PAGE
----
You and a few co-workers are out to dinner after a lengthy work week.
During the event, your co-worker, who is also more senior than you and managerial, quietly says to you:
“You will have to tell me if this is a misstep, but I’m crazy about you”.
You tell your co-worker this comment is unwelcome and you discuss it briefly.
Your co-worker acknowledges it was inappropriate and expresses regret about making it to you.
Your co-worker makes no further advance and you and your co-worker continue to have a professional relationship, but you remain uncomfortable due to the initial comment.
Is it sexual harassment, contrary to Ontario’s Human Rights Code?
The legal test for sexual harassment is conduct that is of a sexual nature, unwelcome and resulting in adverse consequences for the complainant.
Clearly the comment to you was sexual in nature and unwelcome and, consequently, you were both distressed and uncomfortable.
The real issue is whether the subjective, negative feelings you experienced constitute an “adverse impact” on you or your employ within the meaning of human rights law.
In this case, which actually happened, the comment was not considered sexual harassment.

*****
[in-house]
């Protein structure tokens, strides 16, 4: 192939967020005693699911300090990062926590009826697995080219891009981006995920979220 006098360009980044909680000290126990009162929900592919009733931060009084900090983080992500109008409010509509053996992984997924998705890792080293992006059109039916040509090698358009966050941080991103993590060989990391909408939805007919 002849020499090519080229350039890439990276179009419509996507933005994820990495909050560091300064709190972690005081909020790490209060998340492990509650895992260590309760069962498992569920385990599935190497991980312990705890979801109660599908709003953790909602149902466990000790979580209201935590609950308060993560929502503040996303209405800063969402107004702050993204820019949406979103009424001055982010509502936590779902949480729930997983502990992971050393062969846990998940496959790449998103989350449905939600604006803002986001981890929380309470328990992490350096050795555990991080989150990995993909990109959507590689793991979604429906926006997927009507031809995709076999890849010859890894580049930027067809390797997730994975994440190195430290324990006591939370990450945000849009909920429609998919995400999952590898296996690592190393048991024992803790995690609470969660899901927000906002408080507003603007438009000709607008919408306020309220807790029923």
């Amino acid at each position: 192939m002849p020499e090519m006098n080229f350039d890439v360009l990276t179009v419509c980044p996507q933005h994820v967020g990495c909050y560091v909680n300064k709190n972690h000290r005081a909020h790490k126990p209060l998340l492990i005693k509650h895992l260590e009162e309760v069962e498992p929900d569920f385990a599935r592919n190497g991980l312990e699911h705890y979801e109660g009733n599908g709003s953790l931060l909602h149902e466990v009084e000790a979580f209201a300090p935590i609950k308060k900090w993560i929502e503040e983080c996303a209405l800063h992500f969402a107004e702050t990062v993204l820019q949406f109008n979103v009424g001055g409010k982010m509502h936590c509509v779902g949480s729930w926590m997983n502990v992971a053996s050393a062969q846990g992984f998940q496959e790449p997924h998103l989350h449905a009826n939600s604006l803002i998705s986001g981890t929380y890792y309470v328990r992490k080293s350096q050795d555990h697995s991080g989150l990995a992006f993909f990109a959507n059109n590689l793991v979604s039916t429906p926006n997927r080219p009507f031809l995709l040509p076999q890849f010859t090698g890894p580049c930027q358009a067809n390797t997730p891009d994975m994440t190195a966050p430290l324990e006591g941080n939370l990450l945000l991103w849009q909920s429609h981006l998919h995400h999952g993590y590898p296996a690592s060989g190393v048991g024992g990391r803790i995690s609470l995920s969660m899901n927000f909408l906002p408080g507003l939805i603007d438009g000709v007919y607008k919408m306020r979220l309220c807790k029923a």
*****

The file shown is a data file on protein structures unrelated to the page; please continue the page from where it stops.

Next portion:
The Tribunal assessed the circumstances surrounding the comment and found the comment was an isolated incident, not accompanied by any other advances and was not vulgar or crude.
Although there was a power imbalance in the relationship and inherent vulnerability, the dynamics were balanced somewhat by the parties` collaborative professional relationship.
There was no abuse of power. The Tribunal accepted that the employee experienced emotional distress as a result of the comment, but held that all circumstances must be considered on an objective basis. The Tribunal found there had been no adverse effect on their professional working relationship.
The Tribunal noted the complainant’s interpretation of events was coloured in hindsight and emphasised the “large gap between a comment that is inappropriate, and deserving of an apology, and one that is inherently such an affront to the person’s dignity that it rises to the level of sexual harassment as defined by the Code”.
What does this mean?
The circumstances, objectively, will be considered. Not only will the subjective interpretation and interpretation of the recipient be properly reviewed, but all of the circumstances, viewed objectively, will also be considered, particularly where there is a single, isolated incident in the workplace.
In this case, those did not warrant a finding of sexual harassment.
The decision also indicates that appropriate efforts to address the inappropriate comment will be important.
The Employee v. The University and another (No.2), 2020 BCHRT 12